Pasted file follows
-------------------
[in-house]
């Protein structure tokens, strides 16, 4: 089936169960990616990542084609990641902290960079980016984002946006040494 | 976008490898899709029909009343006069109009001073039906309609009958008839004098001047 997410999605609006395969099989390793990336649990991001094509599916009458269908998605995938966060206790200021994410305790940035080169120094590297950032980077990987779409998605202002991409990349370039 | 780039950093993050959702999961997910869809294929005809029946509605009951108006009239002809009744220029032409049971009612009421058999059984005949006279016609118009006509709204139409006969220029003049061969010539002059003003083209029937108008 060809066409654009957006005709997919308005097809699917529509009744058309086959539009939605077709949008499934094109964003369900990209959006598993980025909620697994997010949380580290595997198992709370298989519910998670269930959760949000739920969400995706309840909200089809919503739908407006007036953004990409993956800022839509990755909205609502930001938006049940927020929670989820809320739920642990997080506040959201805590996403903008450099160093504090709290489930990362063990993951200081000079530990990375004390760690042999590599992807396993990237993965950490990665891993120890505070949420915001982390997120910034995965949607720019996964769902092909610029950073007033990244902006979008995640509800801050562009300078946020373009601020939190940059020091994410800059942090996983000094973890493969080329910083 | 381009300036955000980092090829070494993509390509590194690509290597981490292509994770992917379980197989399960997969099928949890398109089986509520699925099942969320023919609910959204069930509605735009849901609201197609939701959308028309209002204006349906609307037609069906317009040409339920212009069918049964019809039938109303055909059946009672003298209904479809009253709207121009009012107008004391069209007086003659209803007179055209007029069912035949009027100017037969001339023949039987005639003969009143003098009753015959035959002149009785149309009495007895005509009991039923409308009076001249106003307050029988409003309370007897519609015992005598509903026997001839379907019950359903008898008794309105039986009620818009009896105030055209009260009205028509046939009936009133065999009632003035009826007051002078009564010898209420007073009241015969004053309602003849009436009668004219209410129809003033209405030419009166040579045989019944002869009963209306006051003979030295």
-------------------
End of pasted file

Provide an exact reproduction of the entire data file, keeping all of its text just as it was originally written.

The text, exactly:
[in-house]
């Protein structure tokens, strides 16, 4: 089936169960990616990542084609990641902290960079980016984002946006040494 | 976008490898899709029909009343006069109009001073039906309609009958008839004098001047 997410999605609006395969099989390793990336649990991001094509599916009458269908998605995938966060206790200021994410305790940035080169120094590297950032980077990987779409998605202002991409990349370039 | 780039950093993050959702999961997910869809294929005809029946509605009951108006009239002809009744220029032409049971009612009421058999059984005949006279016609118009006509709204139409006969220029003049061969010539002059003003083209029937108008 060809066409654009957006005709997919308005097809699917529509009744058309086959539009939605077709949008499934094109964003369900990209959006598993980025909620697994997010949380580290595997198992709370298989519910998670269930959760949000739920969400995706309840909200089809919503739908407006007036953004990409993956800022839509990755909205609502930001938006049940927020929670989820809320739920642990997080506040959201805590996403903008450099160093504090709290489930990362063990993951200081000079530990990375004390760690042999590599992807396993990237993965950490990665891993120890505070949420915001982390997120910034995965949607720019996964769902092909610029950073007033990244902006979008995640509800801050562009300078946020373009601020939190940059020091994410800059942090996983000094973890493969080329910083 | 381009300036955000980092090829070494993509390509590194690509290597981490292509994770992917379980197989399960997969099928949890398109089986509520699925099942969320023919609910959204069930509605735009849901609201197609939701959308028309209002204006349906609307037609069906317009040409339920212009069918049964019809039938109303055909059946009672003298209904479809009253709207121009009012107008004391069209007086003659209803007179055209007029069912035949009027100017037969001339023949039987005639003969009143003098009753015959035959002149009785149309009495007895005509009991039923409308009076001249106003307050029988409003309370007897519609015992005598509903026997001839379907019950359903008898008794309105039986009620818009009896105030055209009260009205028509046939009936009133065999009632003035009826007051002078009564010898209420007073009241015969004053309602003849009436009668004219209410129809003033209405030419009166040579045989019944002869009963209306006051003979030295």